Each Tuesday, Diane at Bibliophile By the Sea shares the first part of a book that she is reading or thinking about reading. This week I'm sharing the first few paragraphs of The Truth Of All Things by Kieran Shields. As usual, I'm reading ahead for my mystery group selections. In October, we'll be discussing mysteries set in the Victorian Age or at least the 1800's. This is a book I've had on my shelf for a long time. It's set in Portland, Maine in the year 1892. See what you think:
At the sound of footsteps in the alley, Maggie Keene dimmed the gas lamp and sidled up to the room's only window. She eased the curtains aside, her fingers barely touching the paper-thin material for fear it might tear and crumble. The gap between two neighboring tenement houses allowed a slice of moonlight to pierce the narrow passageway below. A man in a brown derby hurried past, stepping over the remains of a smashed crate. The splintered boards lay scattered on the ground like animals bones bleached a ghastly white by long exposure.
Maggie cupped a hand against the glass and peered in the other direction. There was still no sign of John. Her eyes drifted past the lights of the Grand Trunk Railway Station, down toward the waterfront of Portland, Maine. The harbor was a dark canvas, interrupted only by a scattering of ships' lamps bobbing on the tide. She smiled at a faint memory: fireflies hovering over a field on a summer night. She clung to the image for a few seconds until the distant lights began to blur. The laudanum mixture made her feel remote and empty. It threatened to lull her to sleep until a familiar pain twisted in her gut. A vague, unformed prayer sped through her mind, begging God to let her be all right.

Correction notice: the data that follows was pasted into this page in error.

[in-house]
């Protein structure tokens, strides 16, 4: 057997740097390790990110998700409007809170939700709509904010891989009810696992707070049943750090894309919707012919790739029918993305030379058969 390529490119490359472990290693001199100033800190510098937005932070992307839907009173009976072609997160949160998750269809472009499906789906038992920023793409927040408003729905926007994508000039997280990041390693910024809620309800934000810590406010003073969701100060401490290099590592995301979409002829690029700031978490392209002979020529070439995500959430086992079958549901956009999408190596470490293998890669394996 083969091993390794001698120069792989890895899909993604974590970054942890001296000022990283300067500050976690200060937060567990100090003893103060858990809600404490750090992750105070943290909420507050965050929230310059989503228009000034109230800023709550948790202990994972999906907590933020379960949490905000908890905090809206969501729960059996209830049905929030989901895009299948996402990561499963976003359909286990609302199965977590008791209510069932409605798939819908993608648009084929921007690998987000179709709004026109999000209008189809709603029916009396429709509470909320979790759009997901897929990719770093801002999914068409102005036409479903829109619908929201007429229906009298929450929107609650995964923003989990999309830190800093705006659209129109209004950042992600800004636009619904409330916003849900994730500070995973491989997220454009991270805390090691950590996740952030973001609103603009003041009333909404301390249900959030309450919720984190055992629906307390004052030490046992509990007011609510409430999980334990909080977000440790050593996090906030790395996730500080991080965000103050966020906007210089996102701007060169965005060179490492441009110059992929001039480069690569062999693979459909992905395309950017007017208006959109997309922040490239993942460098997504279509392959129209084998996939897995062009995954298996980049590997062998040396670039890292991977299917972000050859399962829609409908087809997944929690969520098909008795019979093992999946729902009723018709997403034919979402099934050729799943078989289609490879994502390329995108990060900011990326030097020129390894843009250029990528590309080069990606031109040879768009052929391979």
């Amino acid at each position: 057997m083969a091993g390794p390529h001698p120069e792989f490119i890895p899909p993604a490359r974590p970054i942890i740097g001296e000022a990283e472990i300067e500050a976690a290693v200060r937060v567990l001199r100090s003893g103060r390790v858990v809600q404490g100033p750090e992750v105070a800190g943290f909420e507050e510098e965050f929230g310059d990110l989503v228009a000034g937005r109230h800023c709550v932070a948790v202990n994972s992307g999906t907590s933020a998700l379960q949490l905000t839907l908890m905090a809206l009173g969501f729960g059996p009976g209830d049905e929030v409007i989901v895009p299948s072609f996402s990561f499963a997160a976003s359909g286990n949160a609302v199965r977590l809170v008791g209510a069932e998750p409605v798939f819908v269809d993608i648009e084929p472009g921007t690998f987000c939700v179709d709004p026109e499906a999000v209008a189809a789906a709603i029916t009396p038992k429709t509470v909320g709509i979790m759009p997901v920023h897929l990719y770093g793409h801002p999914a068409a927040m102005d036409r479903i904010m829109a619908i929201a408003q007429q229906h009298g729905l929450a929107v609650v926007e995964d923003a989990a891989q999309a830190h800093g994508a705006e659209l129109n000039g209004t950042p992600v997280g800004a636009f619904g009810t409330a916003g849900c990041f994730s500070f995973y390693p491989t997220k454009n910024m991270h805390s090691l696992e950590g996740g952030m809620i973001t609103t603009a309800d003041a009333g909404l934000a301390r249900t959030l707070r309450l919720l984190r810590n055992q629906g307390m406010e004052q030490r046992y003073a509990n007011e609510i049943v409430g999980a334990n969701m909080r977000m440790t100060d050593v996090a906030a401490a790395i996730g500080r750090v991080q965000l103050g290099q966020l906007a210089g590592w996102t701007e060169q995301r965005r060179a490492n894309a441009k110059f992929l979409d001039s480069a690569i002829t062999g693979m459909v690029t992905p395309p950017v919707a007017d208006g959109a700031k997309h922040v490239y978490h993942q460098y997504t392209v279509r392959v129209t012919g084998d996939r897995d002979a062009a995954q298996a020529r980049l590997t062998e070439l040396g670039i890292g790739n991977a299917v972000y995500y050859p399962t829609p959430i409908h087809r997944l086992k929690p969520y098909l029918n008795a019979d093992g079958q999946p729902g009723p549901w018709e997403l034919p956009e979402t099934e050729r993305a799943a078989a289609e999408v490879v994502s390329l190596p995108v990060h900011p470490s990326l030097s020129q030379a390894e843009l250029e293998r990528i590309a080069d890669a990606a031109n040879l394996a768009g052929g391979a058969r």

Two hundred years after the Salem witch trials, in the summer of 1892, a grisly new witch hunt is beginning....
When newly appointed Deputy Marshal Archie Lean is called in to investigate a prostitute's murder in Portland, Maine, he's surprised to find the body laid out like a pentagram and pinned to the earth with a pitchfork. He's even more surprised to learn that this death by "sticking" is a traditional method of killing a witch.
Baffled by the ritualized murder scene, Lean secretly enlists the help of historian Helen Prescott and brilliant criminalist Perceval Grey. Distrusted by officials because of his mixed Abenaki Indian ancestry, Grey is even more notorious for combining modern investigative techniques with an almost eerie perceptiveness. Although skeptical of each other's methods, together the detectives pursue the killer's trail through postmortems and opium dens, into the spiritualist societies and lunatic asylums of gothic New England.
Before the killer closes in on his final victim, Lean and Grey must decipher the secret pattern to these murders--a pattern hidden within the dark history of the Salem witch trials.
Do you think you'd keep reading? This seems like just the sort of book that would fit with a theme of gothic Victorian mysteries - even if it's set in America and not foggy London.